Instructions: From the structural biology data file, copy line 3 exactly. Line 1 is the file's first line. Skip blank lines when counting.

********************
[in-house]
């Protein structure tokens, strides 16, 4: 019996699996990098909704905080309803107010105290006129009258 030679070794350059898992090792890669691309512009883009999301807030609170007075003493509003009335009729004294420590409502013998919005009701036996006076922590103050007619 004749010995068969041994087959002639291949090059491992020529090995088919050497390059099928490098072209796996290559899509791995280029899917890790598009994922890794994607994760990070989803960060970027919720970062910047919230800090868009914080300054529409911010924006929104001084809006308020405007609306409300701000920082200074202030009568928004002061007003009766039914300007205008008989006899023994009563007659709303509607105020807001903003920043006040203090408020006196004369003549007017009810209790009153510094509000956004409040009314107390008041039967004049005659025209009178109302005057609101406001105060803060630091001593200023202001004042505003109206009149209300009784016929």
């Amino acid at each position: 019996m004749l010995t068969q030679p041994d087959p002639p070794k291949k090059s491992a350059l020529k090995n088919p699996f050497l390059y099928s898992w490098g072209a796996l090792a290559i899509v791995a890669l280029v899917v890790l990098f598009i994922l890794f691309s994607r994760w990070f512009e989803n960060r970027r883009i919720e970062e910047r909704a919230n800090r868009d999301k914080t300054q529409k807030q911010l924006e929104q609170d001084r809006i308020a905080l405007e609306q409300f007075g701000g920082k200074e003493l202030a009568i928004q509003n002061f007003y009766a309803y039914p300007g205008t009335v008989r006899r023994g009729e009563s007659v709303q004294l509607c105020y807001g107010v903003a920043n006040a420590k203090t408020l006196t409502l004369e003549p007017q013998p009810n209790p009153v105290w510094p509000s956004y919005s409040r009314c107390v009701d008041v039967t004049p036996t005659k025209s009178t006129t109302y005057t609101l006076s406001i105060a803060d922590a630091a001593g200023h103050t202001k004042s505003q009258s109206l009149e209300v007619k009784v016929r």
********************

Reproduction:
């Amino acid at each position: 019996m004749l010995t068969q030679p041994d087959p002639p070794k291949k090059s491992a350059l020529k090995n088919p699996f050497l390059y099928s898992w490098g072209a796996l090792a290559i899509v791995a890669l280029v899917v890790l990098f598009i994922l890794f691309s994607r994760w990070f512009e989803n960060r970027r883009i919720e970062e910047r909704a919230n800090r868009d999301k914080t300054q529409k807030q911010l924006e929104q609170d001084r809006i308020a905080l405007e609306q409300f007075g701000g920082k200074e003493l202030a009568i928004q509003n002061f007003y009766a309803y039914p300007g205008t009335v008989r006899r023994g009729e009563s007659v709303q004294l509607c105020y807001g107010v903003a920043n006040a420590k203090t408020l006196t409502l004369e003549p007017q013998p009810n209790p009153v105290w510094p509000s956004y919005s409040r009314c107390v009701d008041v039967t004049p036996t005659k025209s009178t006129t109302y005057t609101l006076s406001i105060a803060d922590a630091a001593g200023h103050t202001k004042s505003q009258s109206l009149e209300v007619k009784v016929r």